That tablet-like display on top of the center console measures 8 inches diagonally. It is part of Toyota’s Entune 3.0 audio package with six speakers, Bluetooth, an auxiliary audio port, USB ports and WiFi. You will also find Amazon Alexa, Siri Eyes Free and Apple CarPlay. Sorry, Android fans, but Android Auto is not ready yet. Toyota says that it has people embedded in Google and vice-versa to prepare Android — they want to ensure the proprietary information does not get into the wrong hands. Upgrades include satellite radio, HD Radio, navigation and an 8-speaker audio system.
Let us stand and give Toyota a round of applause for keeping with a manual transmission. With manufacturers routinely ditching manual gearboxes because of low demand, Toyota is having none of that. Importantly, the manual gearbox is available with both Corolla hatchback trims.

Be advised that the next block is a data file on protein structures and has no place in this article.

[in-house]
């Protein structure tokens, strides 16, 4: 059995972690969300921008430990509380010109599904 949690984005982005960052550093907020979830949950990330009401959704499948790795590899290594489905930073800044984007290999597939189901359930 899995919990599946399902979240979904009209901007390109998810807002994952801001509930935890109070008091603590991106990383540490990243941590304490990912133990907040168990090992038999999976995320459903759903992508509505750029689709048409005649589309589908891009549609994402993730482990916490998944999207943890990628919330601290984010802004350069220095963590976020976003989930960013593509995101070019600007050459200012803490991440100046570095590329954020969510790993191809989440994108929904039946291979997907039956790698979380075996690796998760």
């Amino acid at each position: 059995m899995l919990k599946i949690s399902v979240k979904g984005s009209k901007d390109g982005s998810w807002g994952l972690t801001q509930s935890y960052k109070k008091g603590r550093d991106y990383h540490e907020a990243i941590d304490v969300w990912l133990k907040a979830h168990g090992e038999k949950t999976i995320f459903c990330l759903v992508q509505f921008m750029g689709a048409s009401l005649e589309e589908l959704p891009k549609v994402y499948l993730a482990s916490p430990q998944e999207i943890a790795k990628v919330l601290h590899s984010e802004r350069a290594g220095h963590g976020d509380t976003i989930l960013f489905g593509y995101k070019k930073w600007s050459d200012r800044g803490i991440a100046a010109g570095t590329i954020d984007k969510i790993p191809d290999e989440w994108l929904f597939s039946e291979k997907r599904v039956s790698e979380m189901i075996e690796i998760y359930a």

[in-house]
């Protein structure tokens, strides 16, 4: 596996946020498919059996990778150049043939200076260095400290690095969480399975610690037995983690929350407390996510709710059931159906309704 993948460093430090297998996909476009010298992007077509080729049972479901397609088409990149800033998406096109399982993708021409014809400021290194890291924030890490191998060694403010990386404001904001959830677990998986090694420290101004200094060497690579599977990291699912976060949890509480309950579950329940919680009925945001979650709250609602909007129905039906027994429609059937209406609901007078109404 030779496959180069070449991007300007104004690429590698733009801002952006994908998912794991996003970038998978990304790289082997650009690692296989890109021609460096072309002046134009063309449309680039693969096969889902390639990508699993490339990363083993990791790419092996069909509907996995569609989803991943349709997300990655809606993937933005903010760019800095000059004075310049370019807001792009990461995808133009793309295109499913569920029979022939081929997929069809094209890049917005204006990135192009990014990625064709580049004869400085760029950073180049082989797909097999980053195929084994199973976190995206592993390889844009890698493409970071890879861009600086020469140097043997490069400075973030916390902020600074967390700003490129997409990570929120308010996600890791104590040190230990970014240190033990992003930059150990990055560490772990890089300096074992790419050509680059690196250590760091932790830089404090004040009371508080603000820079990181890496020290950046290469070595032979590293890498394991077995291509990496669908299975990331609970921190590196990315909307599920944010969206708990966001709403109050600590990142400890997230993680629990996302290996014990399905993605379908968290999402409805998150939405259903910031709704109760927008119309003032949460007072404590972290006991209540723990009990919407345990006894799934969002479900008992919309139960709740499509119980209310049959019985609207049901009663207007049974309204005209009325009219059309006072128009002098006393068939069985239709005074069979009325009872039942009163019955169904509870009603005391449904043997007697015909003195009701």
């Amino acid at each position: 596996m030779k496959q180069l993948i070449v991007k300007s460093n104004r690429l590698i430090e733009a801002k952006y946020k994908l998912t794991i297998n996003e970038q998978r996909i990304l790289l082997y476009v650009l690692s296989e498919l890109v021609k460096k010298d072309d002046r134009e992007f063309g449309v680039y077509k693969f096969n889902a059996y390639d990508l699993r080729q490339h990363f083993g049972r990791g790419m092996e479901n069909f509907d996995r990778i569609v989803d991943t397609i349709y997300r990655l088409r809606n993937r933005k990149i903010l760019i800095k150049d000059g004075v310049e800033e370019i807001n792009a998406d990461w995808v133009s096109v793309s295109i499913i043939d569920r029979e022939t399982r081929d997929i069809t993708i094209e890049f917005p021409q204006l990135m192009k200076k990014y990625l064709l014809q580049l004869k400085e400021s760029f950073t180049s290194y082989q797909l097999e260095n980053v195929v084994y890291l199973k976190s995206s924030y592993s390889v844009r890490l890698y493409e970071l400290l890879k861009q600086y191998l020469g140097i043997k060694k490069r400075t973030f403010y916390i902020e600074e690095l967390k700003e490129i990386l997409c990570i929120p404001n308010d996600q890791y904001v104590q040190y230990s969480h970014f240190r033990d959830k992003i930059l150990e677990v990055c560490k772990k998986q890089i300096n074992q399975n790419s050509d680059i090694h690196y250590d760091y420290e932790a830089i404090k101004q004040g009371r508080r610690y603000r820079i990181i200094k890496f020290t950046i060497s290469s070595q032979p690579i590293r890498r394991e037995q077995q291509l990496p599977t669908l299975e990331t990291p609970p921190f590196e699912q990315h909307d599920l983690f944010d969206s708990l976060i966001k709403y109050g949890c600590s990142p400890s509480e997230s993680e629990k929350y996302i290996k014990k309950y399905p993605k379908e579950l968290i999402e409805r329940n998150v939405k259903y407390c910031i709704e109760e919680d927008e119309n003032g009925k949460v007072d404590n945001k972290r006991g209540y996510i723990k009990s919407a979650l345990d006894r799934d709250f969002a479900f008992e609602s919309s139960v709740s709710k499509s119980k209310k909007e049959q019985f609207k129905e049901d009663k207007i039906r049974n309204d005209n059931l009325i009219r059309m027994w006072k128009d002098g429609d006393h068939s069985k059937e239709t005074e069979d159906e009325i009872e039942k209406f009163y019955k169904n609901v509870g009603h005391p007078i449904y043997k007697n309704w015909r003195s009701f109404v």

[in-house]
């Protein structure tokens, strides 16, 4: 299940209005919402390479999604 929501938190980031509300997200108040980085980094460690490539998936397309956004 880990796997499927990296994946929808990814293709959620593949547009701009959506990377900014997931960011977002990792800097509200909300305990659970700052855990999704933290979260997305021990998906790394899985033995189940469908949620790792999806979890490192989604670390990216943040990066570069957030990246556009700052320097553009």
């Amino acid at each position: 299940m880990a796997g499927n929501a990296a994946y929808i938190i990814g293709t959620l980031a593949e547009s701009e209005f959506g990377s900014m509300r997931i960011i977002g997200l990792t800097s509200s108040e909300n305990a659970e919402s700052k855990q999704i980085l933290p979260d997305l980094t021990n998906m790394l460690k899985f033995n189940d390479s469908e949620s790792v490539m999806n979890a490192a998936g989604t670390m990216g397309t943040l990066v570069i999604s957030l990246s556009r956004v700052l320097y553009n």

And it is no long throw stick either. Indeed, while it may not shift as fast as a TREMEC, it does make quick work of each gear. Also importantly, rev-shift match downshift is present. This is a significant feature for anyone who places an emphasis on driving dynamics.
Under the hood, a 2.0-liter, four-cylinder engine powers the Corolla hatchback. We first saw this engine at work in the Toyota C-HR and now it motivates the new Corolla.
Fortunately, the performance numbers are a bit more robust with the hatchback. Indeed, this model makes 168 horsepower and 151 pound-feet of torque.
On the other hand, Toyota’s subcompact crossover delivers 144 horsepower and 139 pound-feet of torque. Both sets of numbers are below what we would like, but we think higher output versions of these two vehicles are in the offing.
The Corolla hatchback offers decent step-off acceleration and good pick up as you move through the gears. Definitely, the manual is much more fun to work with. You may find yourself holding each gear as long as you can before upshifting, testing what this hatchback can do. Expect responsive steering, weighted handling and firm braking. This hatchback hangs well on twisty roads and does its best to carve corners.